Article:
Fischer, a former official of the
That next crisis "will not be identical to the last one," and regulators have to work both to foresee it and to prevent it, Fischer said in his speech to a conference of the
Progress has been made in the U.S. toward reducing the chances of future big-bank failures by regulators raising capital requirements for banks and subjecting them to periodic "stress tests," Fischer told the private research organization.
Breaking up the biggest banks "would be a very complex task, with uncertain payoff," he said. He noted that
Yellen said in April that the largest U.S. banks may need to hold additional capital to withstand periods of financial stress. Non-banks with deep reaches into the financial system might also need to meet tougher rules, she said. Such firms range from money market mutual funds to private equity and hedge funds.
At the same time, Yellen said the Fed would review the likely effects of imposing stricter rules on banks. Banks and their advocates have warned that further tightening bank regulation would lead to reduced lending to businesses and could slow economic growth.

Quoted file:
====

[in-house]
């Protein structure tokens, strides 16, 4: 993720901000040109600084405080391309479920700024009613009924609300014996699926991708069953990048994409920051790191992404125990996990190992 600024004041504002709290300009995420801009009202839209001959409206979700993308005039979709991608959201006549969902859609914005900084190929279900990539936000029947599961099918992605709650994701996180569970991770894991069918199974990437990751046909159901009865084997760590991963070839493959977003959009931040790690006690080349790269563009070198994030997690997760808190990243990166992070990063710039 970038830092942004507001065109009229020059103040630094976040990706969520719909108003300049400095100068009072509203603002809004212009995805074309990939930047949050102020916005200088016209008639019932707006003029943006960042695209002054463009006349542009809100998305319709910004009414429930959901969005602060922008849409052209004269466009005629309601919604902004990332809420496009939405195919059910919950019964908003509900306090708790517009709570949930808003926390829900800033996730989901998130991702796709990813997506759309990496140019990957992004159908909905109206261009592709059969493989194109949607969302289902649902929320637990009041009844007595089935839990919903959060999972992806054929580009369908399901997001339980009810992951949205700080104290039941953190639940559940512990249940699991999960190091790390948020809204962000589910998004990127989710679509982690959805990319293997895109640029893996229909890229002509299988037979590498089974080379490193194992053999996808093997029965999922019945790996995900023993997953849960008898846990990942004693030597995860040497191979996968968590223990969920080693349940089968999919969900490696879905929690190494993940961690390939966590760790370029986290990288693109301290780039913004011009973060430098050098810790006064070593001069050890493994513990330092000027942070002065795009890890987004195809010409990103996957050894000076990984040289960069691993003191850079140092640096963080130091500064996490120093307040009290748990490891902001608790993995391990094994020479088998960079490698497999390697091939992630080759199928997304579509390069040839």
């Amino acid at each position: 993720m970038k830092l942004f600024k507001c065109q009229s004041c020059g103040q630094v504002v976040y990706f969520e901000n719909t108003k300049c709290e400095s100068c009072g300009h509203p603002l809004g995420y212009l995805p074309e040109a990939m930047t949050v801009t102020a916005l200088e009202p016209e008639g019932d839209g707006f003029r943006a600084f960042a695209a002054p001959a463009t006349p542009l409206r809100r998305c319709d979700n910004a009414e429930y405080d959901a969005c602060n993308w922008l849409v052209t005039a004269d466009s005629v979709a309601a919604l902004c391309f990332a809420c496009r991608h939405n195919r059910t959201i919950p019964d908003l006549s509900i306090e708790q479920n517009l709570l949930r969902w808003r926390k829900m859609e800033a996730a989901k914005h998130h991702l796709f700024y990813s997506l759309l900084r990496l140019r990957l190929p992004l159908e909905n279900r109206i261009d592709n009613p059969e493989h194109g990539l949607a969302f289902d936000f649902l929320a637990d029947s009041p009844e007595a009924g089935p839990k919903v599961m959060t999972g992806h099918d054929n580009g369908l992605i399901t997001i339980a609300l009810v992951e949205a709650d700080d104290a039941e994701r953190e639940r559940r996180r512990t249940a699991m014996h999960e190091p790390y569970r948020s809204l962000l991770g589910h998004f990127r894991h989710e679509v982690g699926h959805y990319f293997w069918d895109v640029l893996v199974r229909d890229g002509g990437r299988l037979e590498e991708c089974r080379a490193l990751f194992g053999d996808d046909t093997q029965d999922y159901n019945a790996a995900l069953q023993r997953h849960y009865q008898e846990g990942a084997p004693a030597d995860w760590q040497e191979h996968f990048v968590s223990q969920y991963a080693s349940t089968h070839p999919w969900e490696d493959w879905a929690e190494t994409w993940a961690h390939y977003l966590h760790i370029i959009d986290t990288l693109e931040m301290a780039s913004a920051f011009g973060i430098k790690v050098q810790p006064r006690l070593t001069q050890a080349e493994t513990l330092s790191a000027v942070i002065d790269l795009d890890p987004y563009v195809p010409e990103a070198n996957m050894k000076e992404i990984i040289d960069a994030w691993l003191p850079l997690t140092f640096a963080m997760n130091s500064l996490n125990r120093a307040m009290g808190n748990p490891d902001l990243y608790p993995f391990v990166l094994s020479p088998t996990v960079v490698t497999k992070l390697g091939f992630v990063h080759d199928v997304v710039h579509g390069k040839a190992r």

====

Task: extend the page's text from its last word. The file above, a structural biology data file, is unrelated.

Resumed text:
Last week, Yellen said she doesn't see a need for the Fed to start raising interest rates to defuse the risk that extremely low rates could destabilize the financial system.
Most Popular Stories
- GE Healthcare Bringing Jobs to Massachusetts
- Faith Groups Divest From Fossil Fuels
- Hispanic NASCAR Driver Ready to Make History
- James Foley Killer Could Be ID'd Via Social Media, Voice Recognition
- James Foley Beheading Video Is Real Thing: White House
- Apple Stock Bounces Back Big Time
- Bank of America Agrees to Pay Record $16.65 Billion
- U.S. Existing Home Sales Rise 4th Month Straight
- Entrepreneur Contest Announced in Idaho
- Family Dollar Will Stick With Dollar Tree